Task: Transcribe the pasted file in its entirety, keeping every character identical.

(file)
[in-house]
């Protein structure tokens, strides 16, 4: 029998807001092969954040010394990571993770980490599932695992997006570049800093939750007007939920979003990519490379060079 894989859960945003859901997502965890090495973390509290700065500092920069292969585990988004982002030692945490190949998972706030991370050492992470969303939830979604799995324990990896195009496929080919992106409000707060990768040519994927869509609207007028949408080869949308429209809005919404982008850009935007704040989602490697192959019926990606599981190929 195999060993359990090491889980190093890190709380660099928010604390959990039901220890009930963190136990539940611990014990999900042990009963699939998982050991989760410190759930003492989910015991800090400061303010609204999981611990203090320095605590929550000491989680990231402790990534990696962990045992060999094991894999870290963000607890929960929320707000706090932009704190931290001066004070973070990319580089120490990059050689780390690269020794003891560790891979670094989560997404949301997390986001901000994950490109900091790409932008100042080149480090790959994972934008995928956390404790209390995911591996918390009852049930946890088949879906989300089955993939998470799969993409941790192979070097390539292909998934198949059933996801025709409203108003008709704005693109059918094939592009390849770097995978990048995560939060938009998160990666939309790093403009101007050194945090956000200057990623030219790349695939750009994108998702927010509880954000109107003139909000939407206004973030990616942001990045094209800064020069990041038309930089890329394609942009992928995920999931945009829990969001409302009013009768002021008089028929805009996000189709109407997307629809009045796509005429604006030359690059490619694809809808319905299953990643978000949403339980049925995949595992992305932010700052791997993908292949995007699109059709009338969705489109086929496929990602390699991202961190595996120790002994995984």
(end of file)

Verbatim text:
[in-house]
């Protein structure tokens, strides 16, 4: 029998807001092969954040010394990571993770980490599932695992997006570049800093939750007007939920979003990519490379060079 894989859960945003859901997502965890090495973390509290700065500092920069292969585990988004982002030692945490190949998972706030991370050492992470969303939830979604799995324990990896195009496929080919992106409000707060990768040519994927869509609207007028949408080869949308429209809005919404982008850009935007704040989602490697192959019926990606599981190929 195999060993359990090491889980190093890190709380660099928010604390959990039901220890009930963190136990539940611990014990999900042990009963699939998982050991989760410190759930003492989910015991800090400061303010609204999981611990203090320095605590929550000491989680990231402790990534990696962990045992060999094991894999870290963000607890929960929320707000706090932009704190931290001066004070973070990319580089120490990059050689780390690269020794003891560790891979670094989560997404949301997390986001901000994950490109900091790409932008100042080149480090790959994972934008995928956390404790209390995911591996918390009852049930946890088949879906989300089955993939998470799969993409941790192979070097390539292909998934198949059933996801025709409203108003008709704005693109059918094939592009390849770097995978990048995560939060938009998160990666939309790093403009101007050194945090956000200057990623030219790349695939750009994108998702927010509880954000109107003139909000939407206004973030990616942001990045094209800064020069990041038309930089890329394609942009992928995920999931945009829990969001409302009013009768002021008089028929805009996000189709109407997307629809009045796509005429604006030359690059490619694809809808319905299953990643978000949403339980049925995949595992992305932010700052791997993908292949995007699109059709009338969705489109086929496929990602390699991202961190595996120790002994995984």